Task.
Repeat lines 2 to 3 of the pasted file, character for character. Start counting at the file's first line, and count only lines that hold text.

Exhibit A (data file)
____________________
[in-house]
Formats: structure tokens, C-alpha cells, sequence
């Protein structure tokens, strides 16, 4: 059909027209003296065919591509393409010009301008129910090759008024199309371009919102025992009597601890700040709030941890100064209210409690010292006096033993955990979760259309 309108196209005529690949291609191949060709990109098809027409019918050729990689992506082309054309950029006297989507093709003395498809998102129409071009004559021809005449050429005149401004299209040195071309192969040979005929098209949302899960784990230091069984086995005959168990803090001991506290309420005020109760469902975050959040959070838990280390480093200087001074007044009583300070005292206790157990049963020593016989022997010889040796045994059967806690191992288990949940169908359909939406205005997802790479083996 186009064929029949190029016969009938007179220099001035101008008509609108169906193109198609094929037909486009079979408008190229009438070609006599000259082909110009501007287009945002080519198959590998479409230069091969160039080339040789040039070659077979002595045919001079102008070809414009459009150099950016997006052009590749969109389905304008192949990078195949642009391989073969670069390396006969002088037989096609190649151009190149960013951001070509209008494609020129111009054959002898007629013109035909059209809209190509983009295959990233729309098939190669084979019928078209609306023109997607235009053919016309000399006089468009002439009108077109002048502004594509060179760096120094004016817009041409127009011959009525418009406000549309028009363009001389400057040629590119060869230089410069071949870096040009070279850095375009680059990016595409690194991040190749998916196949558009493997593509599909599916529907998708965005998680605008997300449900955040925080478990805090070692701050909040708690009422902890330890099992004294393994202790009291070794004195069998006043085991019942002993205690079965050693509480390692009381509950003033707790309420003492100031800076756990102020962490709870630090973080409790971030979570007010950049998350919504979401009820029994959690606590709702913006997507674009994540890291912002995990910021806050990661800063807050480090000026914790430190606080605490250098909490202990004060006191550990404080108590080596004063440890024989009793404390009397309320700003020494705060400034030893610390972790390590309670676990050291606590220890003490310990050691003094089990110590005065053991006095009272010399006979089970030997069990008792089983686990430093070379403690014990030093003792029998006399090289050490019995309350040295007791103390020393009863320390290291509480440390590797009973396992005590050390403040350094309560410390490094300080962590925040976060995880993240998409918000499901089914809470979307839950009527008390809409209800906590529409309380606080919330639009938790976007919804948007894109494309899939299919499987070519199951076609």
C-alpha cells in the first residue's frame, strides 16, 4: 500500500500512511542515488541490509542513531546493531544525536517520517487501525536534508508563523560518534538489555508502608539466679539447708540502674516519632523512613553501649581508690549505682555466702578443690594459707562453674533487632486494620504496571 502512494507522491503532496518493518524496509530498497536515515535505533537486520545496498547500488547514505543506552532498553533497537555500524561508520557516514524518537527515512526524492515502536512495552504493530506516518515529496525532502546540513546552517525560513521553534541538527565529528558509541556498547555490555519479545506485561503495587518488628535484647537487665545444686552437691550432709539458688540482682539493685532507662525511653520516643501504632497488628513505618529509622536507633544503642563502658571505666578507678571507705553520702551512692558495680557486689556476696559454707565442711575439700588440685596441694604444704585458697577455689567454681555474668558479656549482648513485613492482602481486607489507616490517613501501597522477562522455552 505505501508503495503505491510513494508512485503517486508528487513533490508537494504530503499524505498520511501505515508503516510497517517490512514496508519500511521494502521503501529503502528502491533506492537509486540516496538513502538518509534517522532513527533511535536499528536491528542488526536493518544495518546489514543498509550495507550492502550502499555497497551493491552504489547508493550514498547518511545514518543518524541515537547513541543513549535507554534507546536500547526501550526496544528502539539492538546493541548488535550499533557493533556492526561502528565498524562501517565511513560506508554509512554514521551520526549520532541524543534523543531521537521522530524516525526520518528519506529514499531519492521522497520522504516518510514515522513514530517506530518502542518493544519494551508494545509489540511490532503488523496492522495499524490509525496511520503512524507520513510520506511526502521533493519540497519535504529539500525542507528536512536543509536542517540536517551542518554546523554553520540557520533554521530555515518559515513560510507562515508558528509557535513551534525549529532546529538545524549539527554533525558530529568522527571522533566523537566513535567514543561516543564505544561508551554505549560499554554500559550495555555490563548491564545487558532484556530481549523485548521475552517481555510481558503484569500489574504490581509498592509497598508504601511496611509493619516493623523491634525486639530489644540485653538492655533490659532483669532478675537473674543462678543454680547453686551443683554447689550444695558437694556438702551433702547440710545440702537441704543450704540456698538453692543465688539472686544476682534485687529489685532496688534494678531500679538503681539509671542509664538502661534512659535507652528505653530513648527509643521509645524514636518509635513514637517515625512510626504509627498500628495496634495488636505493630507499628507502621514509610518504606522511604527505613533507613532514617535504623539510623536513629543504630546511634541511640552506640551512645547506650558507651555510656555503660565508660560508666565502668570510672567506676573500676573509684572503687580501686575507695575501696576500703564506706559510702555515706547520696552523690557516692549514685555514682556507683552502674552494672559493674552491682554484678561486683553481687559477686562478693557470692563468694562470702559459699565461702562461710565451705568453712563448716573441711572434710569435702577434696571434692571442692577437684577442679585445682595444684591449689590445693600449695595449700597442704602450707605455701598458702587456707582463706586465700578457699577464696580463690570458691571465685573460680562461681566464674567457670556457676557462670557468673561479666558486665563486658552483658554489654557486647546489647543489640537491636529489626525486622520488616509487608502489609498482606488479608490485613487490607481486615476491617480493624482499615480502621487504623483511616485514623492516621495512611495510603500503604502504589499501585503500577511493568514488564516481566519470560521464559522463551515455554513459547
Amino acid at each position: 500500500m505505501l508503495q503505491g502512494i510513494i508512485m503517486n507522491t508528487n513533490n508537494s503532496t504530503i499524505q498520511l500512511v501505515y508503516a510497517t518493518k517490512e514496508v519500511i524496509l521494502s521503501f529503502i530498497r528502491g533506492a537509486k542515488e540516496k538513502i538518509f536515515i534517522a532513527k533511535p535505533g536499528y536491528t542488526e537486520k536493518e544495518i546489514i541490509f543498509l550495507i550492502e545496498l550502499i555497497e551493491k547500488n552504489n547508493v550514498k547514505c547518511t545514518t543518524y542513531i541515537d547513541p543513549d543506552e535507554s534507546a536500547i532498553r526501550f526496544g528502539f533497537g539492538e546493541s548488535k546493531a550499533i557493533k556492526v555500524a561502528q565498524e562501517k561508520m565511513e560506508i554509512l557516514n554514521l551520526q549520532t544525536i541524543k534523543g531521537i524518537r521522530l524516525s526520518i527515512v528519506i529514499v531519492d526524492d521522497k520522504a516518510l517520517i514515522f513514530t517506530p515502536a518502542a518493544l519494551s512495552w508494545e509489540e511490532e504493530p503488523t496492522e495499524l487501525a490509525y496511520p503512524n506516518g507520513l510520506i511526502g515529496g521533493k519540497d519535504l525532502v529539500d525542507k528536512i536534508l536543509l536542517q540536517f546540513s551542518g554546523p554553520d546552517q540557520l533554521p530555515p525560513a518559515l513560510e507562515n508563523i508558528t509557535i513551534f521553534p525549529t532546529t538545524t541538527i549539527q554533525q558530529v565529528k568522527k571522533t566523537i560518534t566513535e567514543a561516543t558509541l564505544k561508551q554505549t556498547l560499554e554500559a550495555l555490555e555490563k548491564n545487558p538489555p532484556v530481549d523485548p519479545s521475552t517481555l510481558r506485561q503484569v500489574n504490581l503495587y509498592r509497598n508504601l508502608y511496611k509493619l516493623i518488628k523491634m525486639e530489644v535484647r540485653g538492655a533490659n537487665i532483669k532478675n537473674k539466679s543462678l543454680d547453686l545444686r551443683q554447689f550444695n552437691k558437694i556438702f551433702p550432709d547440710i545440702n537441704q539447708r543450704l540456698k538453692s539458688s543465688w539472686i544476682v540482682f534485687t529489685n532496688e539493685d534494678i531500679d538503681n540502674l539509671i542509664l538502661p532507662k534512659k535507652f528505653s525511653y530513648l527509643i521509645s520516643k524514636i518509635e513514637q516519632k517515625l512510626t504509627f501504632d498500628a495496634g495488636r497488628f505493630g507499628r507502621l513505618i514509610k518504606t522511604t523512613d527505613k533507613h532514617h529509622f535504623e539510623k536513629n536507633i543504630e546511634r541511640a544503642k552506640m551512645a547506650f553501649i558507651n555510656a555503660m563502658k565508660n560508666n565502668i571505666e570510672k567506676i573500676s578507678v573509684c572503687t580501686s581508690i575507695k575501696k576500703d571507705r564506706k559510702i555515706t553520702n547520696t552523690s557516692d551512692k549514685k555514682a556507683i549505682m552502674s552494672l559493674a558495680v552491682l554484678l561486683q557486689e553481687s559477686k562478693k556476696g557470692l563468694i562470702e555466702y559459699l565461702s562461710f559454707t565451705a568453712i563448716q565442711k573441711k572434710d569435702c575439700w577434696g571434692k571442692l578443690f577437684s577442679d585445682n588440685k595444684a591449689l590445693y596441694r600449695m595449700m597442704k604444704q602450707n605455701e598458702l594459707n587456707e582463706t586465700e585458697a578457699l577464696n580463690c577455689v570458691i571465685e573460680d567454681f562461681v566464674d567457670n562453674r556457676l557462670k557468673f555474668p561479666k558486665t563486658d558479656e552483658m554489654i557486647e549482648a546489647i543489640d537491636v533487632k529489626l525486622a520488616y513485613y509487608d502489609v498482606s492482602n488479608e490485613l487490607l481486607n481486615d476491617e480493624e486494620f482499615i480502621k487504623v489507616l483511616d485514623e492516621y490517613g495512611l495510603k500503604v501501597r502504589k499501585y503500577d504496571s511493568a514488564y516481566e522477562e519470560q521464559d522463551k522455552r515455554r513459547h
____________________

Formats: structure tokens, C-alpha cells, sequence
């Protein structure tokens, strides 16, 4: 059909027209003296065919591509393409010009301008129910090759008024199309371009919102025992009597601890700040709030941890100064209210409690010292006096033993955990979760259309 309108196209005529690949291609191949060709990109098809027409019918050729990689992506082309054309950029006297989507093709003395498809998102129409071009004559021809005449050429005149401004299209040195071309192969040979005929098209949302899960784990230091069984086995005959168990803090001991506290309420005020109760469902975050959040959070838990280390480093200087001074007044009583300070005292206790157990049963020593016989022997010889040796045994059967806690191992288990949940169908359909939406205005997802790479083996 186009064929029949190029016969009938007179220099001035101008008509609108169906193109198609094929037909486009079979408008190229009438070609006599000259082909110009501007287009945002080519198959590998479409230069091969160039080339040789040039070659077979002595045919001079102008070809414009459009150099950016997006052009590749969109389905304008192949990078195949642009391989073969670069390396006969002088037989096609190649151009190149960013951001070509209008494609020129111009054959002898007629013109035909059209809209190509983009295959990233729309098939190669084979019928078209609306023109997607235009053919016309000399006089468009002439009108077109002048502004594509060179760096120094004016817009041409127009011959009525418009406000549309028009363009001389400057040629590119060869230089410069071949870096040009070279850095375009680059990016595409690194991040190749998916196949558009493997593509599909599916529907998708965005998680605008997300449900955040925080478990805090070692701050909040708690009422902890330890099992004294393994202790009291070794004195069998006043085991019942002993205690079965050693509480390692009381509950003033707790309420003492100031800076756990102020962490709870630090973080409790971030979570007010950049998350919504979401009820029994959690606590709702913006997507674009994540890291912002995990910021806050990661800063807050480090000026914790430190606080605490250098909490202990004060006191550990404080108590080596004063440890024989009793404390009397309320700003020494705060400034030893610390972790390590309670676990050291606590220890003490310990050691003094089990110590005065053991006095009272010399006979089970030997069990008792089983686990430093070379403690014990030093003792029998006399090289050490019995309350040295007791103390020393009863320390290291509480440390590797009973396992005590050390403040350094309560410390490094300080962590925040976060995880993240998409918000499901089914809470979307839950009527008390809409209800906590529409309380606080919330639009938790976007919804948007894109494309899939299919499987070519199951076609």